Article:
What is a genomic test?
The Oncotype DX Colon Recurrence Score test is a genomic test. That means it looks at the genes of your tumor. Specifically, the Colon Recurrence Score test looks at the activity of genes that provide real insights into cancer tumor biology. Read more about the Colon Recurrence Score test.
When should the Oncotype DX test be used for people who have colon cancer?
The Oncotype DX Colon Recurrence Score test is for patients who:
- Have been diagnosed with stage II or stage III A/B colon cancer.
- Have had surgery to remove the tumor.
- Have not yet started chemotherapy or other treatment.
The test is performed after the surgery to remove your tumor, but before you start treatment—since it’s meant to help guide treatment decisions. Learn more about how the Colon Recurrence Score works.
What kind of information does the test provide, and how can it help me?
Using a score between 0-100, the Oncotype DX Colon Recurrence Score test shows the likelihood of colon cancer returning.
For stage II patients
The Recurrence Score result shows the likelihood of colon cancer returning within three years of the initial diagnosis, if treated with surgery alone.
For stage III A/B patients
The Recurrence Score result shows the likelihood of colon cancer returning within five years of the initial diagnosis, if treated with 5-FU/LV chemotherapy, along with the absolute benefit of adding oxaliplatin to your chemotherapy regimen.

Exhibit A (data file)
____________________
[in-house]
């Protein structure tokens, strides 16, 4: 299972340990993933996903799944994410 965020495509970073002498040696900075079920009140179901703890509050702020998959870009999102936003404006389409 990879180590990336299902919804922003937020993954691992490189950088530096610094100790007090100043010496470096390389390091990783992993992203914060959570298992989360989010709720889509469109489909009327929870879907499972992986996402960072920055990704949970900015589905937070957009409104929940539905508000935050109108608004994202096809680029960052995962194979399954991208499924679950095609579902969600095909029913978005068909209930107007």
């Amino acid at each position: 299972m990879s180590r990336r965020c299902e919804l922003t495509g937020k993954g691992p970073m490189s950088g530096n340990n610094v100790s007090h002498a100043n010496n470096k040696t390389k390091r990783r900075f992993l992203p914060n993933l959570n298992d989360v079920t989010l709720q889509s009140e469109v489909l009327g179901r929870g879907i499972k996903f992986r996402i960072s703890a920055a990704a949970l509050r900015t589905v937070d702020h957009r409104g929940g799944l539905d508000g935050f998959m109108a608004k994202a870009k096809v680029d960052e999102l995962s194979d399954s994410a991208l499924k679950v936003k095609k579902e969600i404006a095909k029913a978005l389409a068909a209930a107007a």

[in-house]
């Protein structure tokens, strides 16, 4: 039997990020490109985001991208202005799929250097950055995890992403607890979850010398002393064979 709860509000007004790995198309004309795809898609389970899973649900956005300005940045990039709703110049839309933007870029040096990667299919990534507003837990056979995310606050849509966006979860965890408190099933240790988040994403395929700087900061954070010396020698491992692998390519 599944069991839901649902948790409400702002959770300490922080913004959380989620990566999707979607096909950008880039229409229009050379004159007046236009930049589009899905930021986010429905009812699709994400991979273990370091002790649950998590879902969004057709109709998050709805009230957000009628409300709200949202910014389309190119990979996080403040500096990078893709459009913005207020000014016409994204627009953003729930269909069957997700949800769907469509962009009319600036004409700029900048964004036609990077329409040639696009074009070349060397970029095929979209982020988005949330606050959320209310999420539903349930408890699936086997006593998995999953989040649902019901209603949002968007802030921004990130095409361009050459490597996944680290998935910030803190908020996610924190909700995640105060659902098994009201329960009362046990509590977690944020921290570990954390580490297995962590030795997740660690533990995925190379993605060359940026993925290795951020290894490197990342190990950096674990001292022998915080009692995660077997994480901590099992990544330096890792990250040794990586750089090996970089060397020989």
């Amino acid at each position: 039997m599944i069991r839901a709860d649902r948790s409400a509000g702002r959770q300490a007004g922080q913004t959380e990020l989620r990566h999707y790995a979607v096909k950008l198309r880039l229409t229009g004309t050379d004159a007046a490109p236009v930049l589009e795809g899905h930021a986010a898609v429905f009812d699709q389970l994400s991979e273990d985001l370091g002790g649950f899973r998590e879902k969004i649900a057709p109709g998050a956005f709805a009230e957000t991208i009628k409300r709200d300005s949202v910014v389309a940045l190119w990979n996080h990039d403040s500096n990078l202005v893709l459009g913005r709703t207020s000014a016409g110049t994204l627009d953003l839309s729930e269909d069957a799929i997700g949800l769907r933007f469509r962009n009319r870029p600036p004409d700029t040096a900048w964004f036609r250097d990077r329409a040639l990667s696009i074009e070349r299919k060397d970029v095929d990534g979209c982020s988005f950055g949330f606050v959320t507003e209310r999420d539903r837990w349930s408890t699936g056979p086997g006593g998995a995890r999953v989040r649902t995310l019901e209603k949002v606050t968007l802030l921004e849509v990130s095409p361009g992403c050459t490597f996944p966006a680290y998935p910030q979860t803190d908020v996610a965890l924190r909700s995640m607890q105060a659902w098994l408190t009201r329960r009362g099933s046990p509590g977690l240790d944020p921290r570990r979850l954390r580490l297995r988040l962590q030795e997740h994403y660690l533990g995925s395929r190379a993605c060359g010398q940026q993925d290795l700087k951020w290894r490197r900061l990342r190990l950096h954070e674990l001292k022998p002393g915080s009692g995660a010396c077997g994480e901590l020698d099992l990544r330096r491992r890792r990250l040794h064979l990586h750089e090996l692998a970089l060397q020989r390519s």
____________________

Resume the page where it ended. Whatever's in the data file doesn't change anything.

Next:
The results of your Colon Recurrence Score test can help you and your doctor decide on the most appropriate treatment for you, based on the biology of your individual cancer.
Will my insurance cover the Oncotype DX test?
The Oncotype DX Colon Recurrence Score test is covered by Medicare, and private insurance coverage varies. Genomic Health’s patient assistance program helps eligible patients navigate insurance and other payment options for Oncotype DX tests. Learn more about insurance coverage and financial assistance.
How do I get tested?
How long does it take to get the test results?
Results are usually available within two weeks from the date laboratory processing begins. MMR testing requires an additional 1-2 additional days. The results get sent to your doctor so he or she can discuss them with you and answer your questions. The pathologist who submitted the sample also receives a copy of your results.
Why do I need to know my MMR status?
Studies have shown that stage II colon cancer patients who have MMR-deficient (MMR-D) tumors have a lower risk of their cancer returning compared to patients who have MMR-proficient (MMR-P) tumors.1-3 Knowing your MMR (mismatch repair) status gives you and your doctor more information to consider as you make decisions about your treatment.
1. Ribic et al. N Engl J Med. 2003.
2. Sargent et al. J Clin Oncol. 2010.
3. Klingbiel et al. Ann Oncol. 2015.